Retraction Watch

Tracking retractions as a window into the scientific process

One image was duplicated in eight papers. Yes, eight.

with 10 comments

A cancer journal has retracted a 2014 paper after discovering one image had been duplicated in seven other papers. That’s right—the same image appeared in a total of eight papers.

For some of the papers, the issues went beyond the single image. According to the retraction notice, several papers contained other duplicated images, as well as “overlapping text.”  The notice, published in October 2017 in Asian Pacific Journal of Cancer Prevention (APJCP), is essentially a letter PLOS ONE wrote to several journals, informing them of the issues in the eight papers, all published between 2014 and 2016. The letter mentions that one of the papers—a 2016 analysis in Korean Journal of Physiology (KJPP)—had already been retracted earlier this year. One author of the retracted KJPP paper confessed to using a company to prepare and submit the manuscript.

A PLOS spokesperson told us that the journal first learned of the problematic papers from KJPP.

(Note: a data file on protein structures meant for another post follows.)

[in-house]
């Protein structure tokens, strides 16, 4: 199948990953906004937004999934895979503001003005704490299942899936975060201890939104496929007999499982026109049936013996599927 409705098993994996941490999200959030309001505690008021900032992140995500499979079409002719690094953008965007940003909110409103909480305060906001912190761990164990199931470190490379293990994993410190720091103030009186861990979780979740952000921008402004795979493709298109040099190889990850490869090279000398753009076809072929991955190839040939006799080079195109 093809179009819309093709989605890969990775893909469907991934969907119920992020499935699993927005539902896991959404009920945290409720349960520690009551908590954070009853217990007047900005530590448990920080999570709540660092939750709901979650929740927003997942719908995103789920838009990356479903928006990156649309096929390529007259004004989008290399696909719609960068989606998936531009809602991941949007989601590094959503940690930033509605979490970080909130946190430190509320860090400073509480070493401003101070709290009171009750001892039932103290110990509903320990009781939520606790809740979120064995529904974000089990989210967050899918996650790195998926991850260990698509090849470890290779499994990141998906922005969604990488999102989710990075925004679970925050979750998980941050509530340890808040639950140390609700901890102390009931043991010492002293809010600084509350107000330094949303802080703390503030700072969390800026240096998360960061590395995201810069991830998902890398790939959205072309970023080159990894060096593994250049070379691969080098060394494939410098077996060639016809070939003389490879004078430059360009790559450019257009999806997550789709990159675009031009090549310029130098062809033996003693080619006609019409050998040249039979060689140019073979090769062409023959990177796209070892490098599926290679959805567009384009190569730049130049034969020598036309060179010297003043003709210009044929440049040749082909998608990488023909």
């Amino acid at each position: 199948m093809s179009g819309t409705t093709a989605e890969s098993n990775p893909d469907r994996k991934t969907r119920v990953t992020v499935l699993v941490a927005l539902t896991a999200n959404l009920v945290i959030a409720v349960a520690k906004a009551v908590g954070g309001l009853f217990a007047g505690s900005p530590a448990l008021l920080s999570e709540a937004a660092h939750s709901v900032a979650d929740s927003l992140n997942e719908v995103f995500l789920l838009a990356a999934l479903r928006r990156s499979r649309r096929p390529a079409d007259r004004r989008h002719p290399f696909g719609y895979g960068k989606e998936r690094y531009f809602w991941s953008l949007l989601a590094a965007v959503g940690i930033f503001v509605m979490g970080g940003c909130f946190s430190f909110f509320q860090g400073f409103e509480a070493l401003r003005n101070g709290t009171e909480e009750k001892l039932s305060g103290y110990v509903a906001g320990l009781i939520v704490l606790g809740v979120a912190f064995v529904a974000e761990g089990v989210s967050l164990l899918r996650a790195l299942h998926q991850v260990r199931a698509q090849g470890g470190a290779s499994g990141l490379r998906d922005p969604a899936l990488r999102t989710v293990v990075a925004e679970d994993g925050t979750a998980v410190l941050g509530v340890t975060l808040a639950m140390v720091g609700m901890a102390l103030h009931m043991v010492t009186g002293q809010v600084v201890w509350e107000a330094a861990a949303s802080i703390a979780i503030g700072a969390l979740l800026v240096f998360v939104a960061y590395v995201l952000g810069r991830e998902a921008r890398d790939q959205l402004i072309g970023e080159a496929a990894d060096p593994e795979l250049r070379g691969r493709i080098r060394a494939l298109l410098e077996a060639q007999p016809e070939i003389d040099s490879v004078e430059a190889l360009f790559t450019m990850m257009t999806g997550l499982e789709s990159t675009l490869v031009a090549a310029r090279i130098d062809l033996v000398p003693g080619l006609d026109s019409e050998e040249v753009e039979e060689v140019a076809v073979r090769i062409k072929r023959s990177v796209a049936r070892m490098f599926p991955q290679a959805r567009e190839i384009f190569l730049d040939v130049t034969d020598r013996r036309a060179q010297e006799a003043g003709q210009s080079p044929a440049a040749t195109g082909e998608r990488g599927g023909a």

In January 2017, the editors-in-chief of KJPP, Tong Mook Kang and Hunjoo Ha, emailed PLOS and two other journals—Brain Injury and Experimental and Molecular Pathology—to inform them of the duplication. Kang explained that a reader had notified KJPP about the issue.

According to Kang, the KJPP paper, which the journal retracted in February 2017, was “almost identical” to the 2015 paper in Brain Injury and the 2014 paper in Experimental and Molecular Pathology. The papers share a corresponding author, Zhan Liu, based at People’s Hospital of Hunan Province in China.

Kang explained that the original version of the KJPP paper also designated Zhan Liu as corresponding author, but during the review process, the title and authors of the manuscript “completely changed,” and now list Bo Liu and Min Hu as authors. (The names Bo Liu and Min Hu are included as authors on one of the eight papers that published the same image —a 2016 article in Clinical and Experimental Hypertension.)

When PLOS investigated the matter further, it concluded that the duplication affected four other papers, each appearing in a different journalAPJCP, Gastroenterology and Hepatology, Acta Pharmacologica Sinica, Clinical and Experimental Hypertension. A spokesperson for PLOS says the journal “is currently processing a retraction” for the 2014 paper, “Berberine Improves Kidney Function in Diabetic Mice via AMPK Activation.”